Get in touch: send your photos, videos, news & views by texting YORK to 80360 or send an email»
Mixed views on plan to raise alcohol price
9:03am Thursday 29th November 2012 in News
PUB landlords in York have spoken out about controversial Government plans to tackle drink-fuelled antisocial behaviour by imposing a minimum alcohol price.
The Home Office has launched a 10-week consultation on plans to introduce a minimum alcohol price of 45p per unit, raising the lowest price for a can of beer or cider to about £1.12, and for a bottle of wine to £4.40, in a bid to help reduce the levels of ill-health and crime related to alcohol.
Home Secretary Theresa May has outlined the package to “turn the tide” on a culture of irresponsible drinking estimated to cost the taxpayer £21 billion annually. The availability of cheap alcohol has been blamed for people binge-drinking before going out.
However, some York landlords have argued plans to increase the minimum price will make little difference to binge drinking or their trade.
Jason Hawkins, of the Three Tuns in Coppergate, said the plans would have little impact on the pub industry – despite a suggestion it could boost business – and felt it would not affect how much people drank.
“It will have no impact on the general pub industry as we charge significantly more than those prices due to the beer duty escalating. It’s supposed to curb binge drinking, but as it’s only 45p a unit it won’t. It’s a ridiculously low cost and makes it far too easily available for people to binge drink. It’s not what I class as responsible retailing.”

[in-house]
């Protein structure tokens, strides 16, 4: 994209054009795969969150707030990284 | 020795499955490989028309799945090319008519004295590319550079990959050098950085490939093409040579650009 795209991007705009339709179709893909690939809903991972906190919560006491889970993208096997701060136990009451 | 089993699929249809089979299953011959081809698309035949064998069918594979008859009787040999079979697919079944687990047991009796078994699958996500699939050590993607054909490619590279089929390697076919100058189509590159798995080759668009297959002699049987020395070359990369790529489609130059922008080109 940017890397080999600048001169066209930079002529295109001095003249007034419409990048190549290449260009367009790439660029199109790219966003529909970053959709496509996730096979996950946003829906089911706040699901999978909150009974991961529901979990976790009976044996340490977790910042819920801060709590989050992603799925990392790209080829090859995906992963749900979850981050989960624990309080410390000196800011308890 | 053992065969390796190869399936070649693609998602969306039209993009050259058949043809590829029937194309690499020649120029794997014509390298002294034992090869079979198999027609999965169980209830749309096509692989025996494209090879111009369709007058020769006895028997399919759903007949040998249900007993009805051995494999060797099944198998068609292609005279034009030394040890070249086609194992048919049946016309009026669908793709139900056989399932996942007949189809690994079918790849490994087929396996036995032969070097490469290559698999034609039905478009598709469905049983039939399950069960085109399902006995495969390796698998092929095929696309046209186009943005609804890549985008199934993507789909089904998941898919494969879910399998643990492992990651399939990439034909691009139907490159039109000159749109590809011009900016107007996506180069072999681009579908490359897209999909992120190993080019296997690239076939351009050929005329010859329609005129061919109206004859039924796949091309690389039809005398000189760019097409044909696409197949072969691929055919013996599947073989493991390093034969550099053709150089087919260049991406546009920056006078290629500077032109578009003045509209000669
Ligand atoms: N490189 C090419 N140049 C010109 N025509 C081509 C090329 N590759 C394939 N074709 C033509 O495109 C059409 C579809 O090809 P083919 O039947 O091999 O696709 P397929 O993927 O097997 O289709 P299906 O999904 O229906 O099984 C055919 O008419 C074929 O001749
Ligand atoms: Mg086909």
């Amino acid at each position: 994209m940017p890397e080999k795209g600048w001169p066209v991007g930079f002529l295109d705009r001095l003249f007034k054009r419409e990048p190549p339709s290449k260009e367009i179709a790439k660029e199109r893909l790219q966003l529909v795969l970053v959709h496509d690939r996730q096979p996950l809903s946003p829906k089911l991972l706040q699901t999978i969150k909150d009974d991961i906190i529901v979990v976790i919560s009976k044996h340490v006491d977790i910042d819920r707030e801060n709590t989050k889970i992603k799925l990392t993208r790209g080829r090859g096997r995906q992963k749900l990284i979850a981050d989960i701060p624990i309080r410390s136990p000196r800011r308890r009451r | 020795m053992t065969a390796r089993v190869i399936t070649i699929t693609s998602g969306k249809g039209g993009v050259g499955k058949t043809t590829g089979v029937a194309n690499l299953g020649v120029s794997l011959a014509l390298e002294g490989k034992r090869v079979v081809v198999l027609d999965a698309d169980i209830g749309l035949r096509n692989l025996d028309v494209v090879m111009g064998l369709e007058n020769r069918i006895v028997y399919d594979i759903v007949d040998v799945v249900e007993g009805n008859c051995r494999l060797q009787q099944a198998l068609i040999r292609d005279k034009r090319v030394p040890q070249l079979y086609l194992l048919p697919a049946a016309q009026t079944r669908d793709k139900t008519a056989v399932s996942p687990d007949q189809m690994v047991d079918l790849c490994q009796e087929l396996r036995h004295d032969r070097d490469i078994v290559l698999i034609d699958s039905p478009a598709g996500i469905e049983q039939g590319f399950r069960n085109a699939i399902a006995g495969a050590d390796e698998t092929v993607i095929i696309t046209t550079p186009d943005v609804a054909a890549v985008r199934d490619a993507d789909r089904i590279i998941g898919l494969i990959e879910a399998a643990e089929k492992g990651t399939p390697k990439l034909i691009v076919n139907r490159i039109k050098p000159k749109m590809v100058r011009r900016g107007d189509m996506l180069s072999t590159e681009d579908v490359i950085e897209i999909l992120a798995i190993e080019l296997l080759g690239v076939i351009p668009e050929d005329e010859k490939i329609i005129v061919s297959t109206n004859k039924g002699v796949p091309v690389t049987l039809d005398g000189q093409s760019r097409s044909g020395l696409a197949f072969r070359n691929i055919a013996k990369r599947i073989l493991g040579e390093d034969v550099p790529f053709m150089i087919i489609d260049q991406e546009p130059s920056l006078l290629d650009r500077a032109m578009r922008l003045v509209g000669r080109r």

Paul Marshall, of the Waggon and Horses in Lawrence Street, said he did not think cost was the determining factor in binge drinking and questioned whether it would lead to further taxes on alcohol.
“There are other ways to tackle binge drinking. There are social issues around binge drinking, not pricing. This will just mean the poorer people will have to pay more for alcohol.”
However, Paul Watkinson, owner of the Black Horse in Wigginton and Cottage Inn in Haxby, said: “I’m hoping it does boost trade for pubs. It might stop young people from having alcohol before they come out – at the moment they are going and getting legless at home and not spending much in pubs. We pay a fortune for alcohol.”
Officials said it was currently possible to buy a can of lager for as little as 20p, and a two-litre bottle of cider for £1.69.